Secondly, drop the idiot-nonsense already. What do you think? If you say I called people who disagree with me an idiot often enough, that people will believe that?
Well in that case:
Donkey, stop calling everyone on this forum an idiot.
Donkey, stop calling everyone on this forum an idiot.
Donkey, stop calling everyone on this forum an idiot.
Donkey, stop calling everyone on this forum an idiot.
Donkey, stop calling everyone on this forum an idiot.
...
Donkey, stop calling everyone on this forum an idiot.

You get the idea. And you dare to call other people childish? Sheesh. Grow up, please. And spend your time in a more useful way, like studying how cache works.
Posted on 2004-02-17 09:11:23 by Henk-Jan
Were they referring to me, or to the others, such as yourself, who continually try to argue beside the point?

I believe Bogdan mentioned his opinion of cache concerns with API functions directly, so draw your own conclusion on that one.

First of all, you have proven time and time again that you do not understand the caching system. If anyone should find it interesting it should be you. Asm programmers not interested in cache... that's asm programmers not interested in how their CPU works...

Thank you but I understand enough to know that it is pointless to worry about the instruction cache before an API call.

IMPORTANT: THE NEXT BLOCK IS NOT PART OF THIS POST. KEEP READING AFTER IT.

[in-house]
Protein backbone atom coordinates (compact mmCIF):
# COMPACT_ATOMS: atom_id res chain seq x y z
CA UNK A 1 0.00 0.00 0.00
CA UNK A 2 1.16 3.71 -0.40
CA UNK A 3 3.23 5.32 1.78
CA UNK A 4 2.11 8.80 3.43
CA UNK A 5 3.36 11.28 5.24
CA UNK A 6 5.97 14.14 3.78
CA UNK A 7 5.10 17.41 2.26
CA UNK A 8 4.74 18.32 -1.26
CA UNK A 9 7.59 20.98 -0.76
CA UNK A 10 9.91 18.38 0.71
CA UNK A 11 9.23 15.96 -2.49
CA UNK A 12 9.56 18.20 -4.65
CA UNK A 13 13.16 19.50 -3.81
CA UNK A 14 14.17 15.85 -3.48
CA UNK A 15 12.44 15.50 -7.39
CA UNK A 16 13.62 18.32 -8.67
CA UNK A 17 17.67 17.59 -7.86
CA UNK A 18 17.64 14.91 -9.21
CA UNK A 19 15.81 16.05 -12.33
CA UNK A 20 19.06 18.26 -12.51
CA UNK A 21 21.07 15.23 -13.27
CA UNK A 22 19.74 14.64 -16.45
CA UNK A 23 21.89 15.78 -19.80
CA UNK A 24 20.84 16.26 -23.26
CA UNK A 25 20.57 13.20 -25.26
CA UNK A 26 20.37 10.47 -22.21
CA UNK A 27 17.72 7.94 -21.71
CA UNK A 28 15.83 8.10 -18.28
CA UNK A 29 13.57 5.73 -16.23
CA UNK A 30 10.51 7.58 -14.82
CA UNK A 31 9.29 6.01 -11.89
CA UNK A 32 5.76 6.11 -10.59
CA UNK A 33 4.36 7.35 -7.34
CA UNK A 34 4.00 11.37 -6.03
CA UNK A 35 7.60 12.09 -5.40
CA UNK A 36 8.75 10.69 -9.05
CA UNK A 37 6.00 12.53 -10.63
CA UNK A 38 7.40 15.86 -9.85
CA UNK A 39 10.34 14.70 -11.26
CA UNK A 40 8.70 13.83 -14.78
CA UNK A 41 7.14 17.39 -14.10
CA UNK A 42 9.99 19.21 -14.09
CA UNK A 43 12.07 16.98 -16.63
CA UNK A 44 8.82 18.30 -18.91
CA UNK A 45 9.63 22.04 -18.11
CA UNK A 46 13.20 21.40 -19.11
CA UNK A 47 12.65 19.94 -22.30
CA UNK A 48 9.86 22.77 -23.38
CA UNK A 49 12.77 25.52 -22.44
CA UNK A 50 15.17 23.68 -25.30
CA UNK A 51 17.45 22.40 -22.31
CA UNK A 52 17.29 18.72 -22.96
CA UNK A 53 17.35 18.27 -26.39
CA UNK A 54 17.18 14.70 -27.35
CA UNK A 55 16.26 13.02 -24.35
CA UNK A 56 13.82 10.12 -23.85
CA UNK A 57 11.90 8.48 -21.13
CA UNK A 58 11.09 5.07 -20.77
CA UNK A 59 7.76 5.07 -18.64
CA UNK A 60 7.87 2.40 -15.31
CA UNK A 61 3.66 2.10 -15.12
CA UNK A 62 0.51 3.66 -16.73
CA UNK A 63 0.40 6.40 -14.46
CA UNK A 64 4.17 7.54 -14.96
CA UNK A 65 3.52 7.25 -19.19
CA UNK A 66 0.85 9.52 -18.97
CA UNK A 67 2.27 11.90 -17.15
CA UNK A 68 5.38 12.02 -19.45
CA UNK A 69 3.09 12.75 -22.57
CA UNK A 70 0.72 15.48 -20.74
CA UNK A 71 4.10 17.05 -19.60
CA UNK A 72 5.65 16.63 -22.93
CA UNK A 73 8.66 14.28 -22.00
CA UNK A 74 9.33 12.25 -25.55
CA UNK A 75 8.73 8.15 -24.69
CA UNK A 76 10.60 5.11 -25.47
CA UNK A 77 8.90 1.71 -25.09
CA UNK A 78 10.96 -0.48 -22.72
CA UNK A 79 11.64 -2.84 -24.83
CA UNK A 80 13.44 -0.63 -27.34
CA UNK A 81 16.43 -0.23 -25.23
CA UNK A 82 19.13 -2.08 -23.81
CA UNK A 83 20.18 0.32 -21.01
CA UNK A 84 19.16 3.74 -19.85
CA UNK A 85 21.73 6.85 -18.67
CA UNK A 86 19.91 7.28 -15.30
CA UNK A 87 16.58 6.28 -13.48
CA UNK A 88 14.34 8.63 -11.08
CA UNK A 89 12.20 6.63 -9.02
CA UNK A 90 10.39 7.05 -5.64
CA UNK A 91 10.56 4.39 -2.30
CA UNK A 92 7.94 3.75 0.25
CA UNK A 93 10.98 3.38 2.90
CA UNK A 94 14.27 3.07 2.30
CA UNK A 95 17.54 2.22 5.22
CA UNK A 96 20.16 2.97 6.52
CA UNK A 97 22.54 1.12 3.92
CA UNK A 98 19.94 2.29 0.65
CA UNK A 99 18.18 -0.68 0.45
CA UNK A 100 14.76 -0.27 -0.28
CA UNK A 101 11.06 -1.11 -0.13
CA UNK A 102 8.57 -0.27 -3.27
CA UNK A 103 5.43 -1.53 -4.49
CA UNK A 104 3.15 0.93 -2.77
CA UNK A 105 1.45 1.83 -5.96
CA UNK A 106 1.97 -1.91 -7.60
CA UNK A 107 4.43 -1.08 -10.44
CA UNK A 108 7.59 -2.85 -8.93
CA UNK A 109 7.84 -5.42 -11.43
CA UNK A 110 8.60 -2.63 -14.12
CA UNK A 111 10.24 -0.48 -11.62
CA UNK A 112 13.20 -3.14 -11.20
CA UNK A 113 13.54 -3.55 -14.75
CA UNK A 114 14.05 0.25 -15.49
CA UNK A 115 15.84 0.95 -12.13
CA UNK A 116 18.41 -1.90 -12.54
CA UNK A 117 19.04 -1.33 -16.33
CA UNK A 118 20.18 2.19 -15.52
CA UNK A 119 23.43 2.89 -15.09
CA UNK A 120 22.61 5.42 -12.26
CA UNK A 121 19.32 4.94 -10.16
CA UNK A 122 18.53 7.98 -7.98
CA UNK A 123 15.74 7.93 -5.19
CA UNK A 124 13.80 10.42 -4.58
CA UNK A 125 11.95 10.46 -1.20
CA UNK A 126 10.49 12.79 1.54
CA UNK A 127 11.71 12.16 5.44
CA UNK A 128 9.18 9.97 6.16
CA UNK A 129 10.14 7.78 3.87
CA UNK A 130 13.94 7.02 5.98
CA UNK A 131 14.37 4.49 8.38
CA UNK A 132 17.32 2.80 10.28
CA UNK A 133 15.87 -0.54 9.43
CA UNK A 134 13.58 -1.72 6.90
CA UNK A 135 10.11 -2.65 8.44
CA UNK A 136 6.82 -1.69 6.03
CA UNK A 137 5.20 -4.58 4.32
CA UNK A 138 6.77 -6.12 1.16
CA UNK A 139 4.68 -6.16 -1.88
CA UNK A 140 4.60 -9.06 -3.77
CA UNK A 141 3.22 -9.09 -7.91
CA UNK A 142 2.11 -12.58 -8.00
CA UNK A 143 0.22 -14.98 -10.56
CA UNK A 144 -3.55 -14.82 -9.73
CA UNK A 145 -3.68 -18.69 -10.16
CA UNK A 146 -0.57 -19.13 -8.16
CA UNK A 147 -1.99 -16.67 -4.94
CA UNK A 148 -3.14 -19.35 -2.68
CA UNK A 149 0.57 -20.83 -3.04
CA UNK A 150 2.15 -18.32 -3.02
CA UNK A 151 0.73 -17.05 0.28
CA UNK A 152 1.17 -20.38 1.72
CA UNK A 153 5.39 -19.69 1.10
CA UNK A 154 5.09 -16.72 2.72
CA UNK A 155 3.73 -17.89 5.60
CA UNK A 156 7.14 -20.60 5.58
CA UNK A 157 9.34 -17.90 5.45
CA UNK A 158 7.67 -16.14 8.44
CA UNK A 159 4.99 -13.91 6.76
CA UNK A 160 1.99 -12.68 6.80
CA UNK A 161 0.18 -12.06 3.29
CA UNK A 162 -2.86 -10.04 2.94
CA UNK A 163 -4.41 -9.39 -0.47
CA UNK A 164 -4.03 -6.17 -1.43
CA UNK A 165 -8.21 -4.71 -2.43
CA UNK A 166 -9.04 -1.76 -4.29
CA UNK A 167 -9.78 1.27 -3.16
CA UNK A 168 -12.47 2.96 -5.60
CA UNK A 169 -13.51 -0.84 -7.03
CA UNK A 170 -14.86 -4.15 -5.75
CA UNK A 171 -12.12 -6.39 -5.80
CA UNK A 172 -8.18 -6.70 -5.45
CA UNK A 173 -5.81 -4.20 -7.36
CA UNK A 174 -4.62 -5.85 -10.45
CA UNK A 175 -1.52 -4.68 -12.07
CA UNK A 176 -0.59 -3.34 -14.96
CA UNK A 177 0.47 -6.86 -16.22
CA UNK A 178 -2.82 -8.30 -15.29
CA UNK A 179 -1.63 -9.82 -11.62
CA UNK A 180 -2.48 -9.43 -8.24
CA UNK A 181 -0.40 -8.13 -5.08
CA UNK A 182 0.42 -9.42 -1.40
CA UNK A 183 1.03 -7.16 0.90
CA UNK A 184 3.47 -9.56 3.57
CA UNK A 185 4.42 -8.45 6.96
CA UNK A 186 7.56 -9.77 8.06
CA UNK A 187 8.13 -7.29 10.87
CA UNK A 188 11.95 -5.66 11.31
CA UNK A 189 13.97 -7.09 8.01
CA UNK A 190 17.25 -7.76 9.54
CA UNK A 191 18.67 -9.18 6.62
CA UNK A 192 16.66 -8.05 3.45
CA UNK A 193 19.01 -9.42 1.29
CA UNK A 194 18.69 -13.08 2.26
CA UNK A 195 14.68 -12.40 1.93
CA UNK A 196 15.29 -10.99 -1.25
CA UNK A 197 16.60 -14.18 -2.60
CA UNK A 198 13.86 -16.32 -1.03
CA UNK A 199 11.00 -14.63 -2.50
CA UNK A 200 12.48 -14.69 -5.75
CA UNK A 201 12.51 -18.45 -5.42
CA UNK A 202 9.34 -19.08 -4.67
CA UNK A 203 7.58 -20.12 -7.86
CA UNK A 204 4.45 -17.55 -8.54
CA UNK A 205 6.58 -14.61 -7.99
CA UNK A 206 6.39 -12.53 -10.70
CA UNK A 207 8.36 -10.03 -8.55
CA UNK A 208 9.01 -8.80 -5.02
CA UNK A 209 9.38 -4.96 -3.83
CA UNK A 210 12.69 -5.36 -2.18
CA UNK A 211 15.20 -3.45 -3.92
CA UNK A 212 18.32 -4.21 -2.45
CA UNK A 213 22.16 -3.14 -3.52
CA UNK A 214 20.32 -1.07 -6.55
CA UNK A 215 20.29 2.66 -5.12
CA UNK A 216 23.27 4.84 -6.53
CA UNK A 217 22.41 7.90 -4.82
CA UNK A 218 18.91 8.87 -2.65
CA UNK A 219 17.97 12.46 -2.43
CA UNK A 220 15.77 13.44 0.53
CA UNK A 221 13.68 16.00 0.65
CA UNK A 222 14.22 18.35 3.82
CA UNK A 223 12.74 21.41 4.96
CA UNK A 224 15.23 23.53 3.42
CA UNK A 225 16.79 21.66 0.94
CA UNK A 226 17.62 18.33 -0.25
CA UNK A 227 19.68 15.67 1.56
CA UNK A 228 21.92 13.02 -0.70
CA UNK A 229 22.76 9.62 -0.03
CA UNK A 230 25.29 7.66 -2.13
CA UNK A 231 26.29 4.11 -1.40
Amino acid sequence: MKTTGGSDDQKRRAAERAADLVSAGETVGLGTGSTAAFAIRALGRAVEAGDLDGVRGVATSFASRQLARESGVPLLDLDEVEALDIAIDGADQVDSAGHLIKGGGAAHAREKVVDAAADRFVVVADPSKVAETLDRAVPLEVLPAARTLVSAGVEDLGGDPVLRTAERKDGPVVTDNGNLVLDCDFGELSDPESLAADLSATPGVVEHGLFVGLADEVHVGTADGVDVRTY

You get the idea. And you dare to call other people childish? Sheesh. Grow up, please. And spend your time in a more useful way, like studying how cache works.

What did I do to provoke you, I only got involved in this thread's flame war when you decided to define what a good coder was and called everyone who disagreed an idiot. Maybe you should go back to more useful pursuits instead of thinking of new and original ways to insult people then trying to lie about your intentions later.
Posted on 2004-02-17 09:24:55 by donkey
You call people an idot all the time, I should know because I'm frequently located at the receiving end.

Now, if you touch that 'report this post to a moderator' link 1 more time or post any following post that does not involve the topic at hand but instead focuses on one of the posters then you're out of here.

My patience has worn out. Reply at your own peril.
Posted on 2004-02-17 09:27:15 by Hiroshimator
You call people an idot all the time, I should know because I'm frequently located at the receiving end.


Off-the-record perhaps. But I haven't spoken to you in ages. What do you know about me anyway?

or post any following post that does not involve the topic at hand


Excuse me, but I think my analysis of cache behaviour other than in C with a certain macro was quite on-topic. It's not my fault that people start claiming all kinds of things that I never said.
Someone put them up to this. And you don't do anything about it, other than perhaps banning me again. The most talented, experienced, knowledgable and helpful person on this forum, if he were given a chance. Why don't you tell liars like hutch, or people that don't even know that cache is set-associative, like donkey, to just shut up, and let people who provide valuable info, provide their valuable info?
Go ahead and ban me, I don't care. It's your loss.
Especially donkey's, because now he'll never find out how cache works, and how he can use it to his advantage. Hutch is beyond help anyway, he is so demented that he forgot that he can be and often is wrong.